All students in Key Stage 3 will study a broad and balanced curriculum and timetable each week including the following subjects:
English, Maths, Science, Technology, History, Geography, RE, PE, Computing, Art, Music, Drama, a Modern Foreign Language – currently French or Spanish (with a second language, German, for selected students in Year 8).
Our enrichment curriculum is further supported via the House mentoring system and our SMSC (spiritual, moral, social and cultural development) and assembly programme during the three year period.
We believe that this curriculum not only covers the statutory requirements but is broad and balanced and prepares our students for Key Stage 4.
Years 10-11 (Key Stage 4 of the National Curriculum)
As stated earlier, the school moved to a new Key Stage 4 curriculum in September 2014 and this not only meets new government legislation but provides a broad and balanced curriculum which will provide future progression opportunities.
Our curriculum in Key Stage 4 involves two main aspects:
- Core curriculum – all students in school follow this curriculum (unless disapplied or for specific learning reasons)
- Optional Curriculum – student’s choice of subjects towards an interest, specialism or chosen career pathway
Core Curriculum (Year 10)
Most students follow a core curriculum which accounts for 21 periods out of the 25 periods available in the week.
This compromises the following (lessons per week are shown in brackets): Maths (4), English (including English literature) (4), Science (4), RE, Citizenship, PSHE, Computing (1), PE (2), History or Geography (3) one Modern Foreign Language (2).
Students will choose at the end of Year 9 which humanities and languages they will follow in Key Stage 4.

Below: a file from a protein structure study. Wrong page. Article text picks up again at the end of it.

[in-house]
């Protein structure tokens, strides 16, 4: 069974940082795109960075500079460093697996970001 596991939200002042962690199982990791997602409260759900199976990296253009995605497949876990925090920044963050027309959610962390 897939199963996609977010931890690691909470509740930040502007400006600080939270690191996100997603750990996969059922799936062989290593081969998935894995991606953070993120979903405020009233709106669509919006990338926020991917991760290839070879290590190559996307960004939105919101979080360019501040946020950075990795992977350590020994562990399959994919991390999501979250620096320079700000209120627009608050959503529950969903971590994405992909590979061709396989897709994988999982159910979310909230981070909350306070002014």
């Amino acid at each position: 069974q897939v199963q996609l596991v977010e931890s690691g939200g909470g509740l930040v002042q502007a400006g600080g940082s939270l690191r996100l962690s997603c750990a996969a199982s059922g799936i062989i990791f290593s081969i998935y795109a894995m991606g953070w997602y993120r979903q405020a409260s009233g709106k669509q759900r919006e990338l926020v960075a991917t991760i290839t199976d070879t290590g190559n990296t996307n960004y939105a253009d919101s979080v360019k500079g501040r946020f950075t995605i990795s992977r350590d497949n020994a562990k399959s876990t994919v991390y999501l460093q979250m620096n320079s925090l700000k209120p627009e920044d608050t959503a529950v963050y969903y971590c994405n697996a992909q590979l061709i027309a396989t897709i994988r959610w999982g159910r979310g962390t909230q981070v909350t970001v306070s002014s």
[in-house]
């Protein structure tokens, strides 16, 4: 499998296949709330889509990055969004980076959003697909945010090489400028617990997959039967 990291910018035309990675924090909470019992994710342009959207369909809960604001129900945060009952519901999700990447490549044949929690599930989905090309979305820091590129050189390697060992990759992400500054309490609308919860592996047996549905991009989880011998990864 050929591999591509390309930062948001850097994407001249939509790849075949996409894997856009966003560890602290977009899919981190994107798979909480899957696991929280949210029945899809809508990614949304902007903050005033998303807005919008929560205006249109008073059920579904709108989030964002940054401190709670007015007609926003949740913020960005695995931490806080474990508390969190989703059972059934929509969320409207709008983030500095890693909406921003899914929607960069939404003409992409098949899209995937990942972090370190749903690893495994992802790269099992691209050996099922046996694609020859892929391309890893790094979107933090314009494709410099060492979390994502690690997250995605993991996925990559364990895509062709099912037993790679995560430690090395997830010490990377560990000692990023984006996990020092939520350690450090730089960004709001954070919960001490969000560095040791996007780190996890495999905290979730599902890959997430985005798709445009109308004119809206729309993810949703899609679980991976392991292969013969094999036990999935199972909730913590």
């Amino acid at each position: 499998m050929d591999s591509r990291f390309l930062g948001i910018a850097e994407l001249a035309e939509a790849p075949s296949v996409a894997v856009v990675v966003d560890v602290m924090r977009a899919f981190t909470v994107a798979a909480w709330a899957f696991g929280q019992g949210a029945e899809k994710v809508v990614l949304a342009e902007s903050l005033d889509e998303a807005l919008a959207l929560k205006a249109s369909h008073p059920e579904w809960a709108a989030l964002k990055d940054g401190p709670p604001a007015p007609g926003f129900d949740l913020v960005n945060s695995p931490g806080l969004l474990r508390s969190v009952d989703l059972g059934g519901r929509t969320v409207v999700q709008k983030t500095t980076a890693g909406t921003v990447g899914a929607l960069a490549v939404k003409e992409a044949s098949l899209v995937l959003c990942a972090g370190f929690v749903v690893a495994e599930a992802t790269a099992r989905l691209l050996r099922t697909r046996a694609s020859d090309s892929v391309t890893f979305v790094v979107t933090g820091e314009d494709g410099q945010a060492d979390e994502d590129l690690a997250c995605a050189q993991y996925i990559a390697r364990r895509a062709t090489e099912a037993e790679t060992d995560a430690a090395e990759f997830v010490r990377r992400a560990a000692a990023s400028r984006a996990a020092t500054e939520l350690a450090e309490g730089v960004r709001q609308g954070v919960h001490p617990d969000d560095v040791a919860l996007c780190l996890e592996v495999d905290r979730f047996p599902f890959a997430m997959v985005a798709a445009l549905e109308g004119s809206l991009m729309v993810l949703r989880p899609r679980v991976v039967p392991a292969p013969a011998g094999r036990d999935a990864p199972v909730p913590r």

Students have further optional choices at the start of Year 10. They are allowed to choose either two or three more options (each having two periods a week) from a wide choice that is available from each of the faculty areas. Each student’s options will be carefully considered and personalised wherever possible.
Some students will take fewer than the normal two options; this will be recommended by staff on the basis of a student’s particular needs. A small number of selected students may follow alternative curriculum programmes which may be available.
All option choices are subject to Head of Faculty approval, timetable and staffing, and financial constraints and we will inform parents and students if there are problems with any options choices.
Sixth Form Education
We offer a wide range of A level courses in one of the largest Sixth Form establishments in the county. Approximately 300 students are enrolled at present on Sixth Form courses. Students should be mindful of their aspirations in terms of Sixth Form when making option choices.
A levels are available in over 25 subjects in the various faculty areas. In addition, a number of complimentary courses are also offered, as well as comprehensive careers, apprenticeships and university advice.